One of my favorite companies has just launched its fall 2010 collections, and I’m seriously thrilled with each and every one of the new home and kitchen accessories. If you’ve never heard of Working Class Studio (, it’s time to get familiar: The company is a division of the Savannah College of Art and Design (, and it boasts the colorful, creative works of its students, who major in various art and design specialties. (See the products up close at the upcoming New York International Gift Fair ( in the Accent on Design division in booth #4017 and at the Canadian Gift & Tableware Association Gift Show ( in booth #9541.)

One line that will be particularly attractive to gourmet retailers is the Hostess Collection, which includes kitchen textiles such as aprons, pot holders, oven mitts and tea towels. The line, designed by John Hiemenz (B.F.A., graphic design, 2009; graduate advertising student) and Abby Hyslop (B.F.A., fibers, 2008), features playful graphics with a retro flair and earthy color palette that’s perfect for fall. The four color combinations can be mixed and matched to add a funky touch to the kitchen.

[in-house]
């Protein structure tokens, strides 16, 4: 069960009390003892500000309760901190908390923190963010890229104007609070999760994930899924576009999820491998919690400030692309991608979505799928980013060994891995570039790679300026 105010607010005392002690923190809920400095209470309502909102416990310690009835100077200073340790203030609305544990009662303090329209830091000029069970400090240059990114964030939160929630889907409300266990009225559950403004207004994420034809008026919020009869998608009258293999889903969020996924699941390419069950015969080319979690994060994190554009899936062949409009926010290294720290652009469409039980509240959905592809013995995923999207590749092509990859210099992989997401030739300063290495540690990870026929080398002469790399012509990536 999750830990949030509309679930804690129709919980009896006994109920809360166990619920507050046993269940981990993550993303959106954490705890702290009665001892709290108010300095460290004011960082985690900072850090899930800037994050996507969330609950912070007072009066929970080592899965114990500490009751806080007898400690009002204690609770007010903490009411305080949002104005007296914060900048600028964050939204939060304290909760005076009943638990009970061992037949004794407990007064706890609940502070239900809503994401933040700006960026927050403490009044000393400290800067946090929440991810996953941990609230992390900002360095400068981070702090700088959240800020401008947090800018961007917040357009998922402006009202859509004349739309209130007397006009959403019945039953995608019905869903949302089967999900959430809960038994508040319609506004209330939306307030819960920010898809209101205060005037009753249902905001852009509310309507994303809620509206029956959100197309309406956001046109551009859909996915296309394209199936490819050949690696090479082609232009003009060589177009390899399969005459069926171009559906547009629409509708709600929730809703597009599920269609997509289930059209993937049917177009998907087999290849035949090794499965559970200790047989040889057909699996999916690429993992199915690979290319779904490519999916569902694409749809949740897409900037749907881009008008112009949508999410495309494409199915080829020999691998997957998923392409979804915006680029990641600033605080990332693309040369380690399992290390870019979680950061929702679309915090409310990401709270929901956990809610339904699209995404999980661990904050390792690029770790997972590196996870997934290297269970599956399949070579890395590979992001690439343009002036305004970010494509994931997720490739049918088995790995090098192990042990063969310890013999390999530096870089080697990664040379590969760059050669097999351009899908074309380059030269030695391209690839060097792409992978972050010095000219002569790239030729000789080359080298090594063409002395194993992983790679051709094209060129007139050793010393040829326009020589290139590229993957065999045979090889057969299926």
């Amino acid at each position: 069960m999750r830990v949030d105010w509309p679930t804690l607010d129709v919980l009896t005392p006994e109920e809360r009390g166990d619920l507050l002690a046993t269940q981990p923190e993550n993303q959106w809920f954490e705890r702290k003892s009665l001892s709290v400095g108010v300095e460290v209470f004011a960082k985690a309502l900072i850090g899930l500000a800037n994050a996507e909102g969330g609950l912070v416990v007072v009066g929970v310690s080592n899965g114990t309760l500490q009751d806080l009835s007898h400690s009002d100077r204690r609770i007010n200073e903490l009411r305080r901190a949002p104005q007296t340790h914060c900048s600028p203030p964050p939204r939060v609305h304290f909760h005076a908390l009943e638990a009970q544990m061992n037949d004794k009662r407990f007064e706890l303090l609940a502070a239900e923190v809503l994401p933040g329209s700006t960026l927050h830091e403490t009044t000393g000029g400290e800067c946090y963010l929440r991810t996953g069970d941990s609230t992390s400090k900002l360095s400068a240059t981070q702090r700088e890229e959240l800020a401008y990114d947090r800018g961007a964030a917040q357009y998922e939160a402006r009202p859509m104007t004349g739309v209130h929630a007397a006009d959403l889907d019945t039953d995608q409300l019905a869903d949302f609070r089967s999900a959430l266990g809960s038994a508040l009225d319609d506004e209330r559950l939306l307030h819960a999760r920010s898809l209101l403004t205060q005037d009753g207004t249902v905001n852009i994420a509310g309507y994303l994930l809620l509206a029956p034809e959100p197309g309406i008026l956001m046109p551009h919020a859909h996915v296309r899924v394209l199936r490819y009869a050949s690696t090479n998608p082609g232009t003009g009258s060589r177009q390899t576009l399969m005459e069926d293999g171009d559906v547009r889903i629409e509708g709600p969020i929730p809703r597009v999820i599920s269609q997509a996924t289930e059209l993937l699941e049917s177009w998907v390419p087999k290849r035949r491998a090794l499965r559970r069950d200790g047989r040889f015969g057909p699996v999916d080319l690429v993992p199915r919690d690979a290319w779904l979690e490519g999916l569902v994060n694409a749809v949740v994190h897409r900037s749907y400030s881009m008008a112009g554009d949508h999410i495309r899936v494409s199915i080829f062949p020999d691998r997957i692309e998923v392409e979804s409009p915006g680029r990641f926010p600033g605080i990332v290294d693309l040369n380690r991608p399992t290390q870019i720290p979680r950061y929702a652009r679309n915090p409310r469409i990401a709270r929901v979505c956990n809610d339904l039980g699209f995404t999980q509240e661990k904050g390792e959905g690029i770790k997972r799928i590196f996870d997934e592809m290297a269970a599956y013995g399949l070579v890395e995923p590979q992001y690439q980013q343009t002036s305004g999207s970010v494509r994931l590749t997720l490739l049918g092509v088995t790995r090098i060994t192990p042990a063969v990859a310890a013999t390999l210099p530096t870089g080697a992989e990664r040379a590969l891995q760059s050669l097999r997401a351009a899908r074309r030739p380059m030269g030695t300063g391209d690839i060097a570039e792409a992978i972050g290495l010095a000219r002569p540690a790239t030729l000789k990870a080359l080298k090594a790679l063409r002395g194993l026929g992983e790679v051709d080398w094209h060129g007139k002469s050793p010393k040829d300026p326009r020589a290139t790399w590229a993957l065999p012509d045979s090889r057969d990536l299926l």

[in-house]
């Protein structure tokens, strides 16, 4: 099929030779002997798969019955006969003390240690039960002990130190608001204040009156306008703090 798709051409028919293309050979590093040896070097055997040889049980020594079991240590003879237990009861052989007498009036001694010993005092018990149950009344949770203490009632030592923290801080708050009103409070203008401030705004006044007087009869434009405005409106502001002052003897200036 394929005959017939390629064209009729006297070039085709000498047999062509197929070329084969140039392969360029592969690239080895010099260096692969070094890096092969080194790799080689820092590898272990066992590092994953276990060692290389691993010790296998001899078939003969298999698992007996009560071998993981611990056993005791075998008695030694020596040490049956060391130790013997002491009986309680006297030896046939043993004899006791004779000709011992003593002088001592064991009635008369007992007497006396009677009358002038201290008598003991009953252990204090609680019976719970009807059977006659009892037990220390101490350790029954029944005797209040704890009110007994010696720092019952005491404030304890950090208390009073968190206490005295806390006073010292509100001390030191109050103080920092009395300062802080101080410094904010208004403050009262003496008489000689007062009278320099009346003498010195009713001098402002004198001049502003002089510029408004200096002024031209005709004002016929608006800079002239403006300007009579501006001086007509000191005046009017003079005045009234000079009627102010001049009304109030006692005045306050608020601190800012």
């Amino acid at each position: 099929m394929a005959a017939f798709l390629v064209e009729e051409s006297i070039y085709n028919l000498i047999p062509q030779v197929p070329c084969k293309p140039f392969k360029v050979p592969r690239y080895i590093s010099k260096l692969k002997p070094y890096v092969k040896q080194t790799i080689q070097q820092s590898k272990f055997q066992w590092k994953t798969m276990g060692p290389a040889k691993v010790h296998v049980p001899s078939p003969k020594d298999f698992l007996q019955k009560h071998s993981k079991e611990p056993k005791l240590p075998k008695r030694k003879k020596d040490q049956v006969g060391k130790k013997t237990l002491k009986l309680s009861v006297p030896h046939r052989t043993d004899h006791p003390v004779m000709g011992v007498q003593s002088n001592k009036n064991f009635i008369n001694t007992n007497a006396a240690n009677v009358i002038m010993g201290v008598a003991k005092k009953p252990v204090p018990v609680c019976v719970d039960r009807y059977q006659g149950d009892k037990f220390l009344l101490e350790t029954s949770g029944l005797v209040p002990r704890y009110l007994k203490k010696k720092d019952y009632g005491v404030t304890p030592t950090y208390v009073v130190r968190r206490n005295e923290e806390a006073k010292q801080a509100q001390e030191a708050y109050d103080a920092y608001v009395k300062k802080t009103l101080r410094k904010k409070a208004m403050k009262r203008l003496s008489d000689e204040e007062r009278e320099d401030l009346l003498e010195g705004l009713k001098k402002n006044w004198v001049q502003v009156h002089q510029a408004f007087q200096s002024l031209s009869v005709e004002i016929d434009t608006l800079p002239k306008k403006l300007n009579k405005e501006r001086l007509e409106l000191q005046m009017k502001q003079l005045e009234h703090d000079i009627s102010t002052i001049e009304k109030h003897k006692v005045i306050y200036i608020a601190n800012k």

See the entire collection here.


Tuesday, August 10, 2010

Editor's Choice: Robert Rothschild Farm

When I moved to Chicago in 2007, I quickly learned the city’s number-one culinary rule: Never put ketchup on a hot dog. While Chicago has its share of fine restaurants and gourmet retailers, the hot dog unites us all, even vegans like me who go for a veggie dog.

I love hot dogs, and I also love cilantro and jalapeno, so it was a natural for me to get excited when a jar of Robert Rothschild Farm’s new Cilantro Jalapeno Mustard arrived in the office. I’ve written for Fancy Food & Culinary Products magazine for longer than a year, but it took this spicy mustard from Robert Rothschild to get me into gourmet condiments.